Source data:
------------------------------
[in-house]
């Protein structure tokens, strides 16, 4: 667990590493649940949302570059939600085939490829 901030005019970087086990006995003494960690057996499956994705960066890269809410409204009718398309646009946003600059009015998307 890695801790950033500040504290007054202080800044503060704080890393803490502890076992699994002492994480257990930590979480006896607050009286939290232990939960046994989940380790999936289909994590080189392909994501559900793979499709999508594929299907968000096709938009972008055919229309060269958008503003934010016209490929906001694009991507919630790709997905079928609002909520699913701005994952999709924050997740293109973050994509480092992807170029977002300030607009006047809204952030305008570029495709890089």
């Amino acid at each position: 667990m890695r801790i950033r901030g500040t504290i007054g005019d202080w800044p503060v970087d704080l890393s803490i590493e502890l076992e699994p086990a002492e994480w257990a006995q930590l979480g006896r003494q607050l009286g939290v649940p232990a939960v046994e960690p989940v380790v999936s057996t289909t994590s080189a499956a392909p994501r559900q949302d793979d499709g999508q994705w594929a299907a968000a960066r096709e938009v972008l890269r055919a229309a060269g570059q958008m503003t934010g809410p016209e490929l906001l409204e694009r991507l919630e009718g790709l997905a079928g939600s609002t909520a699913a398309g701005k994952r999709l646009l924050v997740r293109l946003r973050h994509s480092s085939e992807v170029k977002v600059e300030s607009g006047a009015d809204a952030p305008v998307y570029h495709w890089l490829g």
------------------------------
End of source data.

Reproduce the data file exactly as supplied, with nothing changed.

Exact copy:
[in-house]
């Protein structure tokens, strides 16, 4: 667990590493649940949302570059939600085939490829 901030005019970087086990006995003494960690057996499956994705960066890269809410409204009718398309646009946003600059009015998307 890695801790950033500040504290007054202080800044503060704080890393803490502890076992699994002492994480257990930590979480006896607050009286939290232990939960046994989940380790999936289909994590080189392909994501559900793979499709999508594929299907968000096709938009972008055919229309060269958008503003934010016209490929906001694009991507919630790709997905079928609002909520699913701005994952999709924050997740293109973050994509480092992807170029977002300030607009006047809204952030305008570029495709890089």
């Amino acid at each position: 667990m890695r801790i950033r901030g500040t504290i007054g005019d202080w800044p503060v970087d704080l890393s803490i590493e502890l076992e699994p086990a002492e994480w257990a006995q930590l979480g006896r003494q607050l009286g939290v649940p232990a939960v046994e960690p989940v380790v999936s057996t289909t994590s080189a499956a392909p994501r559900q949302d793979d499709g999508q994705w594929a299907a968000a960066r096709e938009v972008l890269r055919a229309a060269g570059q958008m503003t934010g809410p016209e490929l906001l409204e694009r991507l919630e009718g790709l997905a079928g939600s609002t909520a699913a398309g701005k994952r999709l646009l924050v997740r293109l946003r973050h994509s480092s085939e992807v170029k977002v600059e300030s607009g006047a009015d809204a952030p305008v998307y570029h495709w890089l490829g």